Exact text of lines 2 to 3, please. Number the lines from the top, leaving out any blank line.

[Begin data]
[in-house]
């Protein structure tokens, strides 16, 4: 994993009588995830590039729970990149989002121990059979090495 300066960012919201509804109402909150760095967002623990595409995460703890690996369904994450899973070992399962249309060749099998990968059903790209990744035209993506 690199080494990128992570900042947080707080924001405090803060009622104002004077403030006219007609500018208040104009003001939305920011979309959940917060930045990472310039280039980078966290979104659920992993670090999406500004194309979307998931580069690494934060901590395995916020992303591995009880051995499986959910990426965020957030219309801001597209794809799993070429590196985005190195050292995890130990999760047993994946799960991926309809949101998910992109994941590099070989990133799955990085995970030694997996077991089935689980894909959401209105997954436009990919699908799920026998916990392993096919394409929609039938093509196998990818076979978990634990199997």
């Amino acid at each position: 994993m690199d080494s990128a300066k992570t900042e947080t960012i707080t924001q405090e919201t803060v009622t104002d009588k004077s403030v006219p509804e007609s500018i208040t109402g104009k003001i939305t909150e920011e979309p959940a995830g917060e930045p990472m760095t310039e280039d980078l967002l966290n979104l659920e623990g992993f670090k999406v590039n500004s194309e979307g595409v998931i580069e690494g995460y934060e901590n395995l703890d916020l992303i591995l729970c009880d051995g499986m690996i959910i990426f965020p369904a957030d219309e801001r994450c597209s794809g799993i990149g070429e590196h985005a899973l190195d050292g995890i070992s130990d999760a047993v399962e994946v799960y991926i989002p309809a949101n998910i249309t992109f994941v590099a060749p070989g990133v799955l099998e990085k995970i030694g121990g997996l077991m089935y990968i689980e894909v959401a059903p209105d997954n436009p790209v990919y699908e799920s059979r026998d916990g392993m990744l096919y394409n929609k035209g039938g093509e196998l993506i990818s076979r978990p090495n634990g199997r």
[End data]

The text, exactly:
């Protein structure tokens, strides 16, 4: 994993009588995830590039729970990149989002121990059979090495 300066960012919201509804109402909150760095967002623990595409995460703890690996369904994450899973070992399962249309060749099998990968059903790209990744035209993506 690199080494990128992570900042947080707080924001405090803060009622104002004077403030006219007609500018208040104009003001939305920011979309959940917060930045990472310039280039980078966290979104659920992993670090999406500004194309979307998931580069690494934060901590395995916020992303591995009880051995499986959910990426965020957030219309801001597209794809799993070429590196985005190195050292995890130990999760047993994946799960991926309809949101998910992109994941590099070989990133799955990085995970030694997996077991089935689980894909959401209105997954436009990919699908799920026998916990392993096919394409929609039938093509196998990818076979978990634990199997």
């Amino acid at each position: 994993m690199d080494s990128a300066k992570t900042e947080t960012i707080t924001q405090e919201t803060v009622t104002d009588k004077s403030v006219p509804e007609s500018i208040t109402g104009k003001i939305t909150e920011e979309p959940a995830g917060e930045p990472m760095t310039e280039d980078l967002l966290n979104l659920e623990g992993f670090k999406v590039n500004s194309e979307g595409v998931i580069e690494g995460y934060e901590n395995l703890d916020l992303i591995l729970c009880d051995g499986m690996i959910i990426f965020p369904a957030d219309e801001r994450c597209s794809g799993i990149g070429e590196h985005a899973l190195d050292g995890i070992s130990d999760a047993v399962e994946v799960y991926i989002p309809a949101n998910i249309t992109f994941v590099a060749p070989g990133v799955l099998e990085k995970i030694g121990g997996l077991m089935y990968i689980e894909v959401a059903p209105d997954n436009p790209v990919y699908e799920s059979r026998d916990g392993m990744l096919y394409n929609k035209g039938g093509e196998l993506i990818s076979r978990p090495n634990g199997r």